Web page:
Only by standing on the grave-mound of the past will you see the vision of the future clear before you, alluring in its possibilities. ~Eugene O’Neill
Standing on a grave-mound of the past? I never know where I’ll find an inspiring thought about leadership. This time it was in an art gallery. As I wandered through a gallery, I noticed a quote the owner had placed prominently over the main desk. The entire quote by Eugene O’Neill reads:
If you want to become an artist you must come out of your shell…You must come out and scratch and bite, and love and hate, and play and sing and fly, and earn your place in the sun. You will have to starve and weep and know great sorrows and great joys and great sacrifices…Only by standing on the grave-mound of the past will you see the vision of the future clear before you, alluring in its possibilities.
As I read the quote I thought about the numerous illustrations of a leader as an artist. Then I also thought the word “artist” could simply be replaced with the word “leader” and it would certainly still hold true.
Standing on the Grave-Mound of the Past
I was especially intrigued by the phrase, “only by standing on the grave-mound of the past…” What a vivid image! If it’s a grave-mound, then it must be something we’ve buried, put to rest, moved beyond, but certainly not forgotten and likely closed that chapter with ceremonious recognition. We know where that grave-mound is, we have marked the exact location, and we may even come back and visit it from time to time. But it’s when we boldly stand on that grave-mound that we’ll be able to see the vision of the future in all clarity. Not only will we see it, we’ll be allured (i.e., attracted, magnetized, charmed, pulled) to its possibilities.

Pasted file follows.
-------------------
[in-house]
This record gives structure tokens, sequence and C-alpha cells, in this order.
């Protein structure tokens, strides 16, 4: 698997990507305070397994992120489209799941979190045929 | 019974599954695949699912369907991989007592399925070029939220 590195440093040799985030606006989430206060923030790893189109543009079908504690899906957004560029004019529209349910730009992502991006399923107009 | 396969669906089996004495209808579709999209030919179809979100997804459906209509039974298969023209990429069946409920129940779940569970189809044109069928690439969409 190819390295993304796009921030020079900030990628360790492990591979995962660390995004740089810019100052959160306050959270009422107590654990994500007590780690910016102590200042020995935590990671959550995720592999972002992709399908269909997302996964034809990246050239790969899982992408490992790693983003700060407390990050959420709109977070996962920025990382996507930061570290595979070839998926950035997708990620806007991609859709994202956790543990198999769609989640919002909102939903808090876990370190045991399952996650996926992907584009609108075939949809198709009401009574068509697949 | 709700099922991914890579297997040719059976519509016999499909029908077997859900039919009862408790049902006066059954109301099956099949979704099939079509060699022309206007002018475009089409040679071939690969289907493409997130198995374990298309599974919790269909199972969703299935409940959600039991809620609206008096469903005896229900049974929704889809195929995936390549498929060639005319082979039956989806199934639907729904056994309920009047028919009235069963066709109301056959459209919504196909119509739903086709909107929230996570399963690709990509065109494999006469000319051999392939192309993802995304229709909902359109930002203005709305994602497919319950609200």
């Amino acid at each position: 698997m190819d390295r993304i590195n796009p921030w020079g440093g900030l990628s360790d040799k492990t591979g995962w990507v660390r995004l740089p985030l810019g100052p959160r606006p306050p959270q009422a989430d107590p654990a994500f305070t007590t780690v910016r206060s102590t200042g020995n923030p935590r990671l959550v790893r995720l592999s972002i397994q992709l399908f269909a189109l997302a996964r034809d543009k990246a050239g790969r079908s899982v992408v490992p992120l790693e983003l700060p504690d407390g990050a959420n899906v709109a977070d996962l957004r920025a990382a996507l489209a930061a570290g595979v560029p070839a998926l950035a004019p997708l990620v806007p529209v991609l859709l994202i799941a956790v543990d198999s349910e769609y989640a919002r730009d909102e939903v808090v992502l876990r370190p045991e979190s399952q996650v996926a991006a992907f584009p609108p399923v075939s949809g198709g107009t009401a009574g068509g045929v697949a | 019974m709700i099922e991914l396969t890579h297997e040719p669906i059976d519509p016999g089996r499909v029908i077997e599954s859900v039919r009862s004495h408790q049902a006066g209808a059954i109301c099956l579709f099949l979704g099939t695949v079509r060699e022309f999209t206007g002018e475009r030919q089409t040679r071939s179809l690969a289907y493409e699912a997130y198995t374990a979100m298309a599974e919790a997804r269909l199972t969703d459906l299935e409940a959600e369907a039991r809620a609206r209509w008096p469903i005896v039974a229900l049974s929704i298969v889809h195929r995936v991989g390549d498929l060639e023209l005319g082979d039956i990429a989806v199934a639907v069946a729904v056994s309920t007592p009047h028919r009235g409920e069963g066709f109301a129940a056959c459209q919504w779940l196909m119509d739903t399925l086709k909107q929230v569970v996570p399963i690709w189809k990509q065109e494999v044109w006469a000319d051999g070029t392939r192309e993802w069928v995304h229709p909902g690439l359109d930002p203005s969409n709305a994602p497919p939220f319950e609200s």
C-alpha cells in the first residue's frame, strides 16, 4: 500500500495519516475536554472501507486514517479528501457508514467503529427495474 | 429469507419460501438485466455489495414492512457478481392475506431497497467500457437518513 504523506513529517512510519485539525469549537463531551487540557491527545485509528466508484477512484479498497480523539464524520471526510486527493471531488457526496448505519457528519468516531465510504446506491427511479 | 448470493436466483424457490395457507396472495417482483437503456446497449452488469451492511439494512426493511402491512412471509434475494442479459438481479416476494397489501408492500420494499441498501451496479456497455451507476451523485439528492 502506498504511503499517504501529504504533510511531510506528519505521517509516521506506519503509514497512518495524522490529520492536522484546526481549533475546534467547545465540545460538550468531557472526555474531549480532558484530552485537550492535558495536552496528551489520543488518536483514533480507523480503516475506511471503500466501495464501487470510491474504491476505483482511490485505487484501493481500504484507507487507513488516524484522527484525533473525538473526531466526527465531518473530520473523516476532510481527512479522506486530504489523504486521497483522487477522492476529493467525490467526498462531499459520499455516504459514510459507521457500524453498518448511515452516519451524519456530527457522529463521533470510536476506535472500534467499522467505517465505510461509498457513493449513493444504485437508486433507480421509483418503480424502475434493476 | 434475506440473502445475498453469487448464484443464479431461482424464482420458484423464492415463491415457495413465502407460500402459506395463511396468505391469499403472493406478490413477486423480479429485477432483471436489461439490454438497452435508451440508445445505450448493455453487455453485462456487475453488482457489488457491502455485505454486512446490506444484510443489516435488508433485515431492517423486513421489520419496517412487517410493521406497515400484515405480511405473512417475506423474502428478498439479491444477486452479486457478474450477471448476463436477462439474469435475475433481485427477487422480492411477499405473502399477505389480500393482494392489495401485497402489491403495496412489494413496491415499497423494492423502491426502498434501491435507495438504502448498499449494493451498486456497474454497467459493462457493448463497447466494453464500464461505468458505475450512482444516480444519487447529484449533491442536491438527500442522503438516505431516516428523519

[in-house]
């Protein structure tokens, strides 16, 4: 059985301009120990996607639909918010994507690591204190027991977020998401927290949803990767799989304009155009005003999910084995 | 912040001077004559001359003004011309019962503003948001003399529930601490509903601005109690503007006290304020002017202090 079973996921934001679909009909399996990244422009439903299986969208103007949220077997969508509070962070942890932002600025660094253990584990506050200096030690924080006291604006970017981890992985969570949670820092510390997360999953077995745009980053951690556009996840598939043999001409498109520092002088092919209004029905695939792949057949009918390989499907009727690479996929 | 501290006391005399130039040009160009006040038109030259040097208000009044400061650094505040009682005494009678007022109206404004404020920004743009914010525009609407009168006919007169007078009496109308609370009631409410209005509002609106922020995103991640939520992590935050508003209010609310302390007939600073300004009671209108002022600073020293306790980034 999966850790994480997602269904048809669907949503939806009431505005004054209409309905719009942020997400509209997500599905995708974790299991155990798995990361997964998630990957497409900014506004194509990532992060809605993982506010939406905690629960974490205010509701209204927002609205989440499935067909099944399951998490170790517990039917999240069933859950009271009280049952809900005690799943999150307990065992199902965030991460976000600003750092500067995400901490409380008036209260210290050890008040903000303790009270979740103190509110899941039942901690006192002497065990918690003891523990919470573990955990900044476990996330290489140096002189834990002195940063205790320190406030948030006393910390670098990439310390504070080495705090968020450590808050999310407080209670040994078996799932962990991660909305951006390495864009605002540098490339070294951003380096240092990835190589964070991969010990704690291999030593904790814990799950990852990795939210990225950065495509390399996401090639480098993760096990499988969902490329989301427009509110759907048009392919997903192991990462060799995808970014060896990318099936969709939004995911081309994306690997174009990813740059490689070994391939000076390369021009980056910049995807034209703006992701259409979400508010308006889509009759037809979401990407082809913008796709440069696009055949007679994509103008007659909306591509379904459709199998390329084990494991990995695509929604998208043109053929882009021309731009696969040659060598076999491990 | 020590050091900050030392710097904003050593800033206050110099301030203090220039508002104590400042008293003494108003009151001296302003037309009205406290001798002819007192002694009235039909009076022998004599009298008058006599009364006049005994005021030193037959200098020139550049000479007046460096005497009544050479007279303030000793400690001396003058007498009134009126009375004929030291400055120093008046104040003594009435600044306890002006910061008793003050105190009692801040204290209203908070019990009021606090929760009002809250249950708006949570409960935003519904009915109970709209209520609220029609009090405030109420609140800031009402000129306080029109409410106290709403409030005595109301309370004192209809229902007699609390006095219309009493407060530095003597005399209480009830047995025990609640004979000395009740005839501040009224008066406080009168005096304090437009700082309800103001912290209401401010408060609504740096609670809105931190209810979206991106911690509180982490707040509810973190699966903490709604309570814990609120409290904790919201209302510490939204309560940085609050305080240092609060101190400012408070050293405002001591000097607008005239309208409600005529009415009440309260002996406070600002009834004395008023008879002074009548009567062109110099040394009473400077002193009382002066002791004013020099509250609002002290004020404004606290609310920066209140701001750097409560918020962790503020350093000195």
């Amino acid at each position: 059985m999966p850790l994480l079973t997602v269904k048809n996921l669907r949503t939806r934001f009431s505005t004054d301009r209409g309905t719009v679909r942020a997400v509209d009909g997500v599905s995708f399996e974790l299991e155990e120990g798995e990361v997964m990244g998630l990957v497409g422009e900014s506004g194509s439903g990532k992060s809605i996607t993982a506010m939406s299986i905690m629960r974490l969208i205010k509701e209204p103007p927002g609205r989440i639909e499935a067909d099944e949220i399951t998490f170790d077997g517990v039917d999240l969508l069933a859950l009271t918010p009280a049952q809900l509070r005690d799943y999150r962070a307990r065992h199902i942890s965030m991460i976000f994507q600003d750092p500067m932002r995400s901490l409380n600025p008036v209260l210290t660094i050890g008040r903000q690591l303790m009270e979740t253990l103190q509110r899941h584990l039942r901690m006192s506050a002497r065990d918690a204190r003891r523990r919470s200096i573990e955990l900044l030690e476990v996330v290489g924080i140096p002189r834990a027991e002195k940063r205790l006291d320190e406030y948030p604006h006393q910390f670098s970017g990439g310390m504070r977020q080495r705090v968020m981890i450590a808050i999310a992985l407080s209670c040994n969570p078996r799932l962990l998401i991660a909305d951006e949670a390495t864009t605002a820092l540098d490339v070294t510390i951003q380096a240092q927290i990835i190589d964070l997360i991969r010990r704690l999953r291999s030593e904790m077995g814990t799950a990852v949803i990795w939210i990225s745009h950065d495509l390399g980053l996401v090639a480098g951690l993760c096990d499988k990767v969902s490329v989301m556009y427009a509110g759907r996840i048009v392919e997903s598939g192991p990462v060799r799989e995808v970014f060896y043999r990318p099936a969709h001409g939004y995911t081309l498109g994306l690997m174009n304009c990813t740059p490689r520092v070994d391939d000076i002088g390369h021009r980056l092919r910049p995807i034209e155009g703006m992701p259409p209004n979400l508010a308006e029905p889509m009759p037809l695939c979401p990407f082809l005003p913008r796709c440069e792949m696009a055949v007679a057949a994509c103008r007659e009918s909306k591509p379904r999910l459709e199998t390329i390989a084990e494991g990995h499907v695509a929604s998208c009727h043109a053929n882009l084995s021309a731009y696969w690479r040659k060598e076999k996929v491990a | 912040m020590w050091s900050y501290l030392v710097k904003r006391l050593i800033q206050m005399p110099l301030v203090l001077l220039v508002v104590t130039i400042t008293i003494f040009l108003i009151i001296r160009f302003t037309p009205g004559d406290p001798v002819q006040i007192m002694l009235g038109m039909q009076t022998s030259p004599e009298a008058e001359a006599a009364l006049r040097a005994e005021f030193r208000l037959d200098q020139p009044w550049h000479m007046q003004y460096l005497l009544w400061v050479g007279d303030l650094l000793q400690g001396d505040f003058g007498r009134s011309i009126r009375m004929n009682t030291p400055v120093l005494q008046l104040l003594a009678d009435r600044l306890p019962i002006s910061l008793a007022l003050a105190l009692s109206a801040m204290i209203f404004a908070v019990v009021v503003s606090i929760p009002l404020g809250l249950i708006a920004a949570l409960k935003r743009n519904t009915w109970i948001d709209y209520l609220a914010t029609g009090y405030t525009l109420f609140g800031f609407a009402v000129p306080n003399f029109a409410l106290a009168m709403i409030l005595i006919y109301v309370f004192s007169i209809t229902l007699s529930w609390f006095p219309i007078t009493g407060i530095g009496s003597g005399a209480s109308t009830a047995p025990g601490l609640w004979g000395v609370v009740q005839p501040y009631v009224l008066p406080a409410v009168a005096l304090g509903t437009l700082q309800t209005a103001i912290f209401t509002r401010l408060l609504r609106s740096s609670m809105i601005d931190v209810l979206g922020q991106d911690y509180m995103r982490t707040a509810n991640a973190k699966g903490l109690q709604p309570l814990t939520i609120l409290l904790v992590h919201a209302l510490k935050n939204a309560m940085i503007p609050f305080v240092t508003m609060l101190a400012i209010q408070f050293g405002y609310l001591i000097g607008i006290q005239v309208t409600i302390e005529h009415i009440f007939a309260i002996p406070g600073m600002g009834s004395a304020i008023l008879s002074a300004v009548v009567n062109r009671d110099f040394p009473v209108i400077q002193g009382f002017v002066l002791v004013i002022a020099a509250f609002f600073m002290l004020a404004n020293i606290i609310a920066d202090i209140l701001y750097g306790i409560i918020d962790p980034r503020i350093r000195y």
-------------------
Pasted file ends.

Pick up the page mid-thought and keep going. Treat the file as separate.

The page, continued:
In all honesty, I have to admit that I also thought about what I was strictly taught as a child. That it was disrespectful to step on a grave. Does that mean we have to disrespect the past in order to see the future? I doubt it, or really, I surely hope not. Standing on a grave-mound could be viewed as using the past as a season of learning in order to see the future more clearly.
Revealing the Future
I’ve worked with a number of organizations that have a rich and deep history wrapped in a great deal of emotional attachment. So when the time comes to demolish the flagship building or end the inaugural program, it’s not always met with optimism or hope for the future. In every example I can recall, I don’t believe the current leadership had any disrespect whatsoever for the past. They were using the past (the mound) to see just a little farther into the future; they were standing on the grave-mound in order for the future to be revealed to them.
Whether on a personal or organizational level, we all need to have the courage and boldness to stand on the grave-mound of the past and be allured by the possibilities of the future. We need to allow ourselves to lead with bold grace.